But, please, please spend some time weeding! Keep what you need and toss the rest.
Gratteau does an admirable job of concealing the fact that the impetus for the Bligh-esque project is, of course, Tribune editor Ann Marie Lipinski, who forced all her editors to send similar notes to the newsroom staff. The reason for the clean-up order, I'm told, is that Lipinski recently led a delegation of North Shore Ladies Who Lunch on a tour of the newsroom, and some of them were shocked at the mess! What kind of reporter keeps piles of paper lying around, anyway? Next to Godliness, people. Next to Godliness.

Here's Gratteau's follow-up memo, issued when her reporters naturally ignored her rantings:

I walked the newsroom last night about 8 p.m. and was struck by two things:

1. I was extremely pleased by the heroics some of you performed in trying to clean up the newsroom.

2. I was extremely dismayed by the number of you who made no effort at all to even make a dent in the rubble.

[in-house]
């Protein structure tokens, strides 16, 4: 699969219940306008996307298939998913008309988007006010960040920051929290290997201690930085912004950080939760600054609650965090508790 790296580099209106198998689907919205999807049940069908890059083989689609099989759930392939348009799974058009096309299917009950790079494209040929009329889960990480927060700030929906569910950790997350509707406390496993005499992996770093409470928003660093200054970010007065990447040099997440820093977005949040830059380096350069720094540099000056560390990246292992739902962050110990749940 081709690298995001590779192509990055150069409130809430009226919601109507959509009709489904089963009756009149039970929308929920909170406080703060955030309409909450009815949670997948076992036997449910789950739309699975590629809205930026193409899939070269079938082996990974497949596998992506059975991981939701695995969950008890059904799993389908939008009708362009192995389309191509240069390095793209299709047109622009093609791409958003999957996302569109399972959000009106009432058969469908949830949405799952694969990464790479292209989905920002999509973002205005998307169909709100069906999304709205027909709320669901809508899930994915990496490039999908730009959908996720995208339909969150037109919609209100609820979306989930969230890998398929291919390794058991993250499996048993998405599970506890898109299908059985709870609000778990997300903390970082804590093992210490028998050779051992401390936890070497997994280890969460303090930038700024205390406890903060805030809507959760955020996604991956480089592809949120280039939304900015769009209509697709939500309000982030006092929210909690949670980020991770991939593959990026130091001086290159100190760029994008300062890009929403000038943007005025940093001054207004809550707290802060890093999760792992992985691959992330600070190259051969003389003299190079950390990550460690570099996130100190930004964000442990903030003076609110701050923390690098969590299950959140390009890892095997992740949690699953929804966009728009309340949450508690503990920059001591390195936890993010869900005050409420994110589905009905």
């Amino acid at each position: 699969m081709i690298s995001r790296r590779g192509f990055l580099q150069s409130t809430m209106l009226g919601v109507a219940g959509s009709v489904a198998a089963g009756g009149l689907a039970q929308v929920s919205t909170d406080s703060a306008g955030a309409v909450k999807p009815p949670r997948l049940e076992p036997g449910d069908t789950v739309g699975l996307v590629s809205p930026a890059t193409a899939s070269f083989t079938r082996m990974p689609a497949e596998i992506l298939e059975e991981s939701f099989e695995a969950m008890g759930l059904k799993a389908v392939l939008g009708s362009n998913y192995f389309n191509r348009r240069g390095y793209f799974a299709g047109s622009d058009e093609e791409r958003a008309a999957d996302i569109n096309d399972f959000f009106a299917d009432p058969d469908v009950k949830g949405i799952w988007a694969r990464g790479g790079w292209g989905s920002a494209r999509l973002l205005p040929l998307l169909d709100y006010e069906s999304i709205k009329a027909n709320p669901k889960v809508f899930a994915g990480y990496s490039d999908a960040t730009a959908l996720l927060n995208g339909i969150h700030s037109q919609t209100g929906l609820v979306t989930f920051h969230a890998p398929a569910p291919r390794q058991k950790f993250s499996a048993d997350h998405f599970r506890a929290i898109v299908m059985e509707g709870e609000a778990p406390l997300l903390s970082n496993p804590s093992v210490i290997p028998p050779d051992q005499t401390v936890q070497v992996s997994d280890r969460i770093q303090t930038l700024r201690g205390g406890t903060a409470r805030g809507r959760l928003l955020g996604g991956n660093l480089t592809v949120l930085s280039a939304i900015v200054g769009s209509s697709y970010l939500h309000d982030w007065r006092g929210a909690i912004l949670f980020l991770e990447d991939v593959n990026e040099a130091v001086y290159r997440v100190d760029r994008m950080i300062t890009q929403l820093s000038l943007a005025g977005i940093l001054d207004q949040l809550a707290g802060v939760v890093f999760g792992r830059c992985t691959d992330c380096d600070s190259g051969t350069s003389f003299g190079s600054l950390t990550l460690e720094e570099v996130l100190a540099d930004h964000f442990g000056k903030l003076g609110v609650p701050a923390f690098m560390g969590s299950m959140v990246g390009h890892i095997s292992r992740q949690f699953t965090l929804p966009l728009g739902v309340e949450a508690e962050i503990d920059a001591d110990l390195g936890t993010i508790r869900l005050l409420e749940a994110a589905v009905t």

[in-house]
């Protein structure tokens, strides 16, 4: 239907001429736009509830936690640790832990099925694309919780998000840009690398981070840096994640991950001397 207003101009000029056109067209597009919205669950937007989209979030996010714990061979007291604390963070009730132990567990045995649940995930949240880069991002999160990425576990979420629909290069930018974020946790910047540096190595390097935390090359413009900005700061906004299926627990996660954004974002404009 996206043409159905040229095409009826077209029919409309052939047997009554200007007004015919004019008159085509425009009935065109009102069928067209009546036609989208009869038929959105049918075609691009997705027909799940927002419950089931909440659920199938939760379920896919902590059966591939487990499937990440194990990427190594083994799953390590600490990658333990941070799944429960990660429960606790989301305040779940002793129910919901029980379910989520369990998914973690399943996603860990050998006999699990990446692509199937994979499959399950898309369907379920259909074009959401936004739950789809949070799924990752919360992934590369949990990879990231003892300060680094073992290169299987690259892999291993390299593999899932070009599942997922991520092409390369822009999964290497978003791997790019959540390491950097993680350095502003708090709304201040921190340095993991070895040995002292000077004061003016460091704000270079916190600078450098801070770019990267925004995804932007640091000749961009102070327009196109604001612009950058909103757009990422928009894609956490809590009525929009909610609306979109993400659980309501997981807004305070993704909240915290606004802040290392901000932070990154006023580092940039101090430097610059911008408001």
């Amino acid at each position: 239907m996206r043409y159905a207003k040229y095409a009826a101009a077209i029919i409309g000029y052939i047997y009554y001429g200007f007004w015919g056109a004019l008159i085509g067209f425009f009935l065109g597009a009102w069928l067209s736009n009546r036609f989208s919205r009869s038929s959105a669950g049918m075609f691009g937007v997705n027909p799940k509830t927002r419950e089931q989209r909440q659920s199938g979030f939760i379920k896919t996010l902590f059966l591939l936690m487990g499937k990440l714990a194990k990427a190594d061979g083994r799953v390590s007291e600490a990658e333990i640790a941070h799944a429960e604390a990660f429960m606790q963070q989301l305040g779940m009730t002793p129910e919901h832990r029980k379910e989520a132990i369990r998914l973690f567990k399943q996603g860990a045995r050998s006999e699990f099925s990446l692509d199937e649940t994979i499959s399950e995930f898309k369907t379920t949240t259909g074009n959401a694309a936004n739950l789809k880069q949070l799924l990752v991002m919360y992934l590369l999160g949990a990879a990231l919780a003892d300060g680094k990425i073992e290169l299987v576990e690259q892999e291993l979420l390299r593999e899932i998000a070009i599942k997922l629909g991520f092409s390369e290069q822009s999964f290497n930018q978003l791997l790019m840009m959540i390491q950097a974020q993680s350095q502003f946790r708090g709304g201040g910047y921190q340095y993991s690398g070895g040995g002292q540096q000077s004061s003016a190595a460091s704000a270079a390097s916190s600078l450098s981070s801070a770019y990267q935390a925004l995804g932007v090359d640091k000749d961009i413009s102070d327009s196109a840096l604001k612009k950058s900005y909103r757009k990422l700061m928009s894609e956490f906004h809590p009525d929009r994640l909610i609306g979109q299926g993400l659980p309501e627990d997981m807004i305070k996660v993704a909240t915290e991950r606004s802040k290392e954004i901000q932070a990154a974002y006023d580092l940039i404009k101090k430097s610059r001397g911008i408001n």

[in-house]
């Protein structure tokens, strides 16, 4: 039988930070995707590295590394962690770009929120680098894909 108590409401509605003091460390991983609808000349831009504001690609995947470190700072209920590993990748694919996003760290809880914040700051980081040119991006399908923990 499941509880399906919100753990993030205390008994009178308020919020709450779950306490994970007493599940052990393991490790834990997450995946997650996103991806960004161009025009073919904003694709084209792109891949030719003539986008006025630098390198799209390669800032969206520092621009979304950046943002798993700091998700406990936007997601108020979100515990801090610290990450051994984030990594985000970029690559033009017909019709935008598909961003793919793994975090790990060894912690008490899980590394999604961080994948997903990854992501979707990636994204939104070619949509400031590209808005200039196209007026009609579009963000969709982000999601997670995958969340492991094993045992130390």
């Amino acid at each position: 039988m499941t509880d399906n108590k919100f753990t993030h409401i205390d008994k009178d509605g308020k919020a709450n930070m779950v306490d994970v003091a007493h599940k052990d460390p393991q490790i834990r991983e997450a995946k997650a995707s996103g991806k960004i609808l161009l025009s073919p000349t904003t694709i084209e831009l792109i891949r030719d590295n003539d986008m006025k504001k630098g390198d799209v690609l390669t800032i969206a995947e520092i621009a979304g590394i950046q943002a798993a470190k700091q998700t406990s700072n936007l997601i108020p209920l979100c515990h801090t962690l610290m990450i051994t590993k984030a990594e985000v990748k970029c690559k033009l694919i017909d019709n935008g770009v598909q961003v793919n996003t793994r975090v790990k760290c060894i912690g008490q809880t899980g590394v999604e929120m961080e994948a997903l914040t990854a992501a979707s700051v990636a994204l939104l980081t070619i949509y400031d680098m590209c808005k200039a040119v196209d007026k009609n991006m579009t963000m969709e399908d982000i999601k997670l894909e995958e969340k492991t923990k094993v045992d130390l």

Today, we'll try again. Here are the guidelines:

1. Stuff on public newsroom walls and pillars that are not on bulletin boards needs to go. This includes the exterior of cubicles. You are welcome to keep it on your desks.

2. Stuff must be taken off the tops of filing cabinets and cubicles, including the faux wood trim around the cubicles--no matter how cute or treasured.

3. Paper towers stacked on and along desks need to go into filing drawers, into storage (which is currently full!) or get tossed. If you look, you will find stuff to toss. Please look.

4. If you have to keep the piles of books under your desk, get a box from Maggie. Ditto with stacks of paper.

The dumpsters will be on the floor again today.

If you cannot get the job done today, you need to tell me why, and I'll give you a new deadline within the next week.

To those who might wonder if I don't have more important things to do, you're right, so please let me get to them.

Last Call

Hopper and Frere-Jones have both made "enough already" noises here and here, respectively. I wash my hands of this debate until photos emerge in a couple months of a smiling Stephin Merritt wearing a confederate soldier's uniform on the set of "Gods and Generals," in which case don't come after me, because my point was that they lacked the evidence and arguments to substantiate their claims and insinuations, not that Merritt is or is not actually a racist.